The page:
Associate General Counsel Job Description


The complexities of the business world often require legal advice. Many organizations retain the services of a general counsel for that purpose. The general counsel is assisted in her duties by one or more associates, who perform much of the daily work under her supervision and direction. Although some job duties are common for most associate general counsels, other duties vary according to the industry.

The Basic Qualities

  • An associate general counsel needs certain skills and characteristics to be successful. He must be able to analyze complicated situations and problems without prejudice. Objectivity and precision are very important qualities in the analysis process. Lawyers are paid to find solutions, so creativity and good problem-resolution skills are required. Discretion and the ability to keep matters confidential are also necessary. In addition, an associate general counsel must be able to build rapport with clients and put them at ease, and needs good written and spoken communication skills.

Protecting the Client

  • An organization’s general counsel determines the day-to-day tasks of an associate general counsel and typically takes her specific skills, knowledge and experience into account when doing so. In an education setting, for example, an associate general counsel must be knowledgeable about state and federal education codes and existing law related to education. She might draft a legal opinion on topics such as student or teacher disciplinary action, or changes in district policies.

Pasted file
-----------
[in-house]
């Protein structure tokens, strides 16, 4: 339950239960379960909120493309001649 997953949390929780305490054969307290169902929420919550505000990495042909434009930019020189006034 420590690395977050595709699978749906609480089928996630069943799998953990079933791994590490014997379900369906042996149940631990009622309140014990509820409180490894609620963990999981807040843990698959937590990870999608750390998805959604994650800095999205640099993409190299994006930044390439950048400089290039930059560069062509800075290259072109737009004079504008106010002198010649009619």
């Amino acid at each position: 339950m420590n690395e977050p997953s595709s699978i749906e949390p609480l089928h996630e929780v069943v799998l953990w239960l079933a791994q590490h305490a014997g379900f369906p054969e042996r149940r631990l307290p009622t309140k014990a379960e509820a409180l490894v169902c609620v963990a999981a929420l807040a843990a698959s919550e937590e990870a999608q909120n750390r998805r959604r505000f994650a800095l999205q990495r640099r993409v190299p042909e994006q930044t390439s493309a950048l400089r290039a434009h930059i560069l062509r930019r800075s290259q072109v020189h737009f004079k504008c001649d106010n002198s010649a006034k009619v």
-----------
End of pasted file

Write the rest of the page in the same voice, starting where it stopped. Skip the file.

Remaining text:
A Variety of Responsibilities

  • The secondary functions of an associate general counsel typically vary according to the organization. In a large organization, each associate might have specific responsibilities, such as real estate acquisition and property law, human resource management or criminal law. An associate general counsel might also conduct research, draft legal opinions or contracts, negotiate a settlement or represent a client in court. In each case, he must maintain records of his activities and might need to collaborate with other counsels in the organization.

How To Get There

  • A lawyer must complete a bachelor’s degree prior to entering law school. Although her degree is most likely to be in law, courses such as English, public speaking, government, history, economics and mathematics are useful, according to the U.S. Bureau of Labor Statistics. She then spends three years in an American Bar Association-accredited law school and must pass the bar exam to become licensed. Most states require continuing education to maintain licensure. The BLS reports the median salary for lawyers in 2012 was $113,530. Job growth from 2012 to 2022 is projected to be 10 percent, about the same as the average for all occupations.

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